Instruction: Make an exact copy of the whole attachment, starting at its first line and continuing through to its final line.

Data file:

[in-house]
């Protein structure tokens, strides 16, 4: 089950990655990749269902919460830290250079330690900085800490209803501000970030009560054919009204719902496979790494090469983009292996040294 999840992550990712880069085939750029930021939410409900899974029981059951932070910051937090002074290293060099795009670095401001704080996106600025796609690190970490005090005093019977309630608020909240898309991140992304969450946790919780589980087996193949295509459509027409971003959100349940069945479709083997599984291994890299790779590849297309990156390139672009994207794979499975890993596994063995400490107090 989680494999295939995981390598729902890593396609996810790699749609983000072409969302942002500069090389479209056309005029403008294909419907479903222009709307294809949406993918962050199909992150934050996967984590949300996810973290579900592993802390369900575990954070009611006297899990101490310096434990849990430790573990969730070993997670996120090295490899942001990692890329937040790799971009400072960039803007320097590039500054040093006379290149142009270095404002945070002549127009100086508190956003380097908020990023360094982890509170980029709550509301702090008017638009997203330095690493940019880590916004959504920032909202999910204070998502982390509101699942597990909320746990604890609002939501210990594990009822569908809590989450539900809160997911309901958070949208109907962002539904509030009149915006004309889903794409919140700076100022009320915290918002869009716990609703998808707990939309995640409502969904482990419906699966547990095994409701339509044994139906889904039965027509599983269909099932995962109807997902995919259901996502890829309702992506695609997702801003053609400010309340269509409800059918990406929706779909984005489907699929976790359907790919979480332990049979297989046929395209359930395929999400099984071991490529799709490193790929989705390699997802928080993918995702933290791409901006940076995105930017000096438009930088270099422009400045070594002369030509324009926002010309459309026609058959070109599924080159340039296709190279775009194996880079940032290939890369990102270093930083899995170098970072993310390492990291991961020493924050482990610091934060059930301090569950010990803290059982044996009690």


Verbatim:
[in-house]
């Protein structure tokens, strides 16, 4: 089950990655990749269902919460830290250079330690900085800490209803501000970030009560054919009204719902496979790494090469983009292996040294 999840992550990712880069085939750029930021939410409900899974029981059951932070910051937090002074290293060099795009670095401001704080996106600025796609690190970490005090005093019977309630608020909240898309991140992304969450946790919780589980087996193949295509459509027409971003959100349940069945479709083997599984291994890299790779590849297309990156390139672009994207794979499975890993596994063995400490107090 989680494999295939995981390598729902890593396609996810790699749609983000072409969302942002500069090389479209056309005029403008294909419907479903222009709307294809949406993918962050199909992150934050996967984590949300996810973290579900592993802390369900575990954070009611006297899990101490310096434990849990430790573990969730070993997670996120090295490899942001990692890329937040790799971009400072960039803007320097590039500054040093006379290149142009270095404002945070002549127009100086508190956003380097908020990023360094982890509170980029709550509301702090008017638009997203330095690493940019880590916004959504920032909202999910204070998502982390509101699942597990909320746990604890609002939501210990594990009822569908809590989450539900809160997911309901958070949208109907962002539904509030009149915006004309889903794409919140700076100022009320915290918002869009716990609703998808707990939309995640409502969904482990419906699966547990095994409701339509044994139906889904039965027509599983269909099932995962109807997902995919259901996502890829309702992506695609997702801003053609400010309340269509409800059918990406929706779909984005489907699929976790359907790919979480332990049979297989046929395209359930395929999400099984071991490529799709490193790929989705390699997802928080993918995702933290791409901006940076995105930017000096438009930088270099422009400045070594002369030509324009926002010309459309026609058959070109599924080159340039296709190279775009194996880079940032290939890369990102270093930083899995170098970072993310390492990291991961020493924050482990610091934060059930301090569950010990803290059982044996009690």